Wild work produces oft, and most in dreams,
Ill matching words and deeds long past or late.

Sidney’s briefer version in the first quatrain here parallels this explanation precisely, since “chief powers” refers to Reason, which yields up its “scepter” in sleep, leaving unbridled (“unbitted”) and “straying” Fancy to take over. And, as we might expect, the first thing Fancy produces (line 5) is the image of Stella, drawn (“wrought”) by mischievous Cupid (“Love”), but she is depicted so miraculously (we might think of a movie-goer in the 1920’s who attends the first film with sound) that she not only looks like an angel (“shines”) but also has a sound-track: she sings!

The fulcrum between octave and sestet in this poem represents an actual change from sleeping to waking state; “I start, look, hark” means “I wake up, look, and listen.”  But awake, the dream is fled; “fled is that music,” as Keats would say. The image could only stay while the actual senses were “closed-up” in sleep. So, paradoxically, the sweet music of the dream has served only (returning to Keats) “to toll me back from thee to my sole self”—a far less satisfying vision! Indeed, the “wailing eloquence” of line 11 might be an apt description of all these sonnets.

To sort out pronouns or vague references in the final lines, “it” in line 13 refers to the “better sight” the speaker has lost, “him” (to which “her host” is an appositive) is sleep, and Stella is the “unkind guest” who slew him. Slaying one’s host is of course an “unkind” thing for a guest to do, but the OED gives additional historical senses of “unkind”: “strange, foreign,” “contrary to the usual course of nature,” “lacking in natural gratitude,” and “undutiful”; all of which may be applied to Stella here. The bottom line in the poem’s story is obvious: there’s no going back to sleep after that experience!

Next time (weekend of December 27): Sonnet 39
Jonathan Smith is Professor of English at Hanover College, Hanover, Indiana.

Astrophil and Stella, Sonnet 37

My mouth doth water, and my breast doth swell,
My tongue doth itch, my thoughts in labor be;
Listen then, lordings, with good ear to me,
For of my life I must a riddle tell.
Towards Aurora’s court a nymph doth dwell,
Rich in all beauties which man’s eye can see;
Beauties so far from reach of words, that we
Abase her praise, saying she doth excel;
Rich in the treasure of deserved renown;
Rich in the riches of a royal heart;
Rich in those gifts which give the eternal crown;
Who though most rich in these, and every part
Which make the patents of true worldly bliss,
Hath no misfortune, but that Rich she is.

I suggest you click here to open the sonnet in a separate window, so that you can refer directly to it as you read on through the analysis.

Reading note: In line 11, “the eternal” must be elided: “th’eternal.”

Like sonnets 24 and 35 (and possibly 9), this one makes a direct real-life connection to Penelope Devereux by punning on her married name, Rich. As I mentioned with the previous sonnet, the speaker is in a three-sonnet stretch of renewed passion and strong emotion. I don’t know if there’s a long tradition of telling riddles at such moments of emotion, and especially frustration, but there is a slightly later parallel in Middleton and Dekker’s 1611 play, The Roaring Girl, when the greedy father, Sir Alexander, who disapproves of his son’s chosen bride, begins a lengthy riddling tale to his peers this way:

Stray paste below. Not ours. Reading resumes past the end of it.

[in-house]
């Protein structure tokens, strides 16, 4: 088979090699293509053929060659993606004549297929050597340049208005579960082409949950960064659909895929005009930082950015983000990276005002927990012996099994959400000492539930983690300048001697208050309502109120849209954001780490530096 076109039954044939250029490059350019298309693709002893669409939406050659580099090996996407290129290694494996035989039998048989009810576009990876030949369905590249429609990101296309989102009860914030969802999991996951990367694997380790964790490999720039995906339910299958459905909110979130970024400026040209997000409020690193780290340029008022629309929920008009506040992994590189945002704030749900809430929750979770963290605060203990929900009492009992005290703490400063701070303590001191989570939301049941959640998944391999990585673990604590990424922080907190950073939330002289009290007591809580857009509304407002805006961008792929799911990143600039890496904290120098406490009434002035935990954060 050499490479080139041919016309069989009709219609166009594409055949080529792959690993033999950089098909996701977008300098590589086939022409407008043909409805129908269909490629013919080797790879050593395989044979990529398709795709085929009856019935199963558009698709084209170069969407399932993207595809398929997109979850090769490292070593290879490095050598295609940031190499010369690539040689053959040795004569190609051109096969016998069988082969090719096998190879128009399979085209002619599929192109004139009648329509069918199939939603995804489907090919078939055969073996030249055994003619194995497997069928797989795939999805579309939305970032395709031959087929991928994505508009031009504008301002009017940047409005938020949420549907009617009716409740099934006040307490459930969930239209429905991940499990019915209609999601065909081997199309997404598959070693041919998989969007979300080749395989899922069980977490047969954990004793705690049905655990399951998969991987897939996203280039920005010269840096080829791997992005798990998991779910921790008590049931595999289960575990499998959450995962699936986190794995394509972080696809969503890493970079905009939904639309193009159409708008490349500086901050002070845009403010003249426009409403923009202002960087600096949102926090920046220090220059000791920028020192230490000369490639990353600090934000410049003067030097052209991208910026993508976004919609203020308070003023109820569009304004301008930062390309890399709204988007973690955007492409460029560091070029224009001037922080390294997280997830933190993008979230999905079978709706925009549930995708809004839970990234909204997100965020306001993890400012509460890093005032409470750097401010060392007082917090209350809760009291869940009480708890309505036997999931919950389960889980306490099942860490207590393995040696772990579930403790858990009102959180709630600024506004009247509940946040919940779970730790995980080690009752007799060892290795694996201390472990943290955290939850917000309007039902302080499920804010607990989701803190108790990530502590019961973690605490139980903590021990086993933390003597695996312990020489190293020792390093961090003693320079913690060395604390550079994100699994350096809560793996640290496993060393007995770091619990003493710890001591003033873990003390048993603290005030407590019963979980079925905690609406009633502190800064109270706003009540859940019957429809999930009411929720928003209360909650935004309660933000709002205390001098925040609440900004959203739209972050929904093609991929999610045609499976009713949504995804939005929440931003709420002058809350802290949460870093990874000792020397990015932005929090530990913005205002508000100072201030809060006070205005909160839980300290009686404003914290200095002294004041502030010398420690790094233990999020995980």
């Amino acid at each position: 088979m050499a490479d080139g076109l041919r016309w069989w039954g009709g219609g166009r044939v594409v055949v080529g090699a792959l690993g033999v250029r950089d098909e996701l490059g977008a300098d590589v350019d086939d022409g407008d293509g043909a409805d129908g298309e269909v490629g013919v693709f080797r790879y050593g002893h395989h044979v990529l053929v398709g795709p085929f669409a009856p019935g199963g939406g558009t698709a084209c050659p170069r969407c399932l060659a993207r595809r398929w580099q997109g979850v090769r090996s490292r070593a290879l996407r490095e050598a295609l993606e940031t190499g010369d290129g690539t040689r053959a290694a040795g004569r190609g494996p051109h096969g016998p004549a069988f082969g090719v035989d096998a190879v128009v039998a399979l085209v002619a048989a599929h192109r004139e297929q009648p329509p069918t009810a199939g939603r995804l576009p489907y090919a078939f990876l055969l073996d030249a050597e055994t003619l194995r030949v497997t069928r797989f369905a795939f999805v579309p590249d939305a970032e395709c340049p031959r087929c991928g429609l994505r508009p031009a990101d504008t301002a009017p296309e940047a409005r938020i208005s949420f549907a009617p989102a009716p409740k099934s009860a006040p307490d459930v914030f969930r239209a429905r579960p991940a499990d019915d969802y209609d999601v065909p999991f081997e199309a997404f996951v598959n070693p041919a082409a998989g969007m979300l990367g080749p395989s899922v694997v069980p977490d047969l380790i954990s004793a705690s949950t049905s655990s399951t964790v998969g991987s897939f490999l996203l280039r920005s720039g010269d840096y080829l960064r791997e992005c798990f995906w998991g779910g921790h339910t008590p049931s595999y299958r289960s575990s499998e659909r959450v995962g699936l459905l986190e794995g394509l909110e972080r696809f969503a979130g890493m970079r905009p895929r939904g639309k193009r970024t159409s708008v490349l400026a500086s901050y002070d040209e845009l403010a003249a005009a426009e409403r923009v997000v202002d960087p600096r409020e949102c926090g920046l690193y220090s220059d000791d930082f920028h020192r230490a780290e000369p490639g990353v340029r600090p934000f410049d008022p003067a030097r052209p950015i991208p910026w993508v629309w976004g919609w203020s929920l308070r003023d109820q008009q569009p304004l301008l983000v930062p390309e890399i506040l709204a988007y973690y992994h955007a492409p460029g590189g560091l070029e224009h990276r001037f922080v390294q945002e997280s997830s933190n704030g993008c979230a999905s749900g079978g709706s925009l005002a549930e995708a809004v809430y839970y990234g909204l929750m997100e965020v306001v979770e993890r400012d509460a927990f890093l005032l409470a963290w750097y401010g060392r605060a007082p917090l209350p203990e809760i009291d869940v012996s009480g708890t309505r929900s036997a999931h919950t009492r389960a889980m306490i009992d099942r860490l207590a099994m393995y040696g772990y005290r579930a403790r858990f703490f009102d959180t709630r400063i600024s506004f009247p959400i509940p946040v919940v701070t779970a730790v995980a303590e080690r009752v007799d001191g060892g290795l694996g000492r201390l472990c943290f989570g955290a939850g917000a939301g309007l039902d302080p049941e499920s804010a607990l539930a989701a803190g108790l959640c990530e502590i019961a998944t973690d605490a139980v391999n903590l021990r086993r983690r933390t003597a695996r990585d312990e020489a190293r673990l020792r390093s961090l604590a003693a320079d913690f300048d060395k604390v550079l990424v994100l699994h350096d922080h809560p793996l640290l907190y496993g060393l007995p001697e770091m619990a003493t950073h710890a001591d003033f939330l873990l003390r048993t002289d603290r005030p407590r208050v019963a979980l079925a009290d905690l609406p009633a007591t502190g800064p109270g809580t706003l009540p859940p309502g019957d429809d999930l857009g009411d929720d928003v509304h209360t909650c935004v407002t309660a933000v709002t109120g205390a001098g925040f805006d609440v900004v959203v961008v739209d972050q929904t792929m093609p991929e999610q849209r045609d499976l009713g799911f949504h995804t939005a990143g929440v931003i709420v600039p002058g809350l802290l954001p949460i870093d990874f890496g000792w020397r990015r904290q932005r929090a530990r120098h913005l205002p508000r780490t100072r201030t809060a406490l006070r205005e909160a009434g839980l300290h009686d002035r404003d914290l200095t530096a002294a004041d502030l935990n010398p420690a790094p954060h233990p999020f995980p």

Last day I met
An aged man, upon whose head was scored
A debt of just so many years as these
Which I owe to my grave: the man you all know.

When his friends ask for the “aged man’s” name, he responds:

Nay, you shall pardon me:
But when he saw me, with a sigh that brake,
Or seemed to break, his heart-strings, thus he spake:
O my good knight, says he (and then his eyes
Were richer even by that which made them poor,
They’d spent so many tears they had no more). . .

and goes on to tell the story of an aging father with a disobedient son, obviously using the riddle to describe himself in a state of high dudgeon.

The word “lordings” in line three suggests the speaker is talking with close friends, possibly the same group as those who are by turns critical or mystified by his infatuation in sonnets 14, 18, 20, 21, and 27. The word can be a mildly contemptuous diminutive, but can also simply demonstrate intimacy and mutual regard. The clause “my thoughts in labor be,” at the end of the second line, recalls the same metaphor near the end of Sonnet 1, but there the emphasis was on the frustrated hopefulness of labor, and here it is clearly on the pain.

Since the first quatrain serves as introduction to the riddle, the riddle itself has the somewhat unusual form of ten lines, divided 4-3-3. The first seven of these lines establish the presence of a “rich” nymph living toward the east (Aurora being Homer’s “rosy-fingered” goddess of dawn; I’ll assume Lord Rich’s home is to the east of Sidney’s until I can confirm that.)  She is chiefly rich, as Sidney’s readers are so often told, in “beauties,” and the quatrain dwells fully on that idea, with a hyperbole similar to those in sonnet 36: by seeking to praise Stella, we only (as Regan says of Goneril) “come too short,” in our mortal fallibility. Having established this chief way in which Stella is “rich” in four lines, the speaker now grabs the word itself and offers three other ways she is rich, in each line of the first tercet. These too are idealistic, carefully skirting the more obvious material sense of the word. They are, in turn, fame (“renown”), and greatness of “heart” and soul (that which aspires to “the eternal crown”).

So far the sonnet, despite the introduction of the hated married name, could take its place with others that are steadfast in their praise of Stella—but we haven’t really gotten to the enigmatic part of the riddle. The word “though” in line 12 tips us off that a change of direction is coming, and the word “but” in the bottom line confirms it. While being fortunate in every conceivable way (the word “patents” suggests unique models; i.e., Plato’s ideal forms), Stella’s one misfortune is to bear the name Rich; she has (of course) married the wrong man.

Next time (weekend of December 13): Sonnet 38
Jonathan Smith is Professor of English at Hanover College, Hanover, Indiana.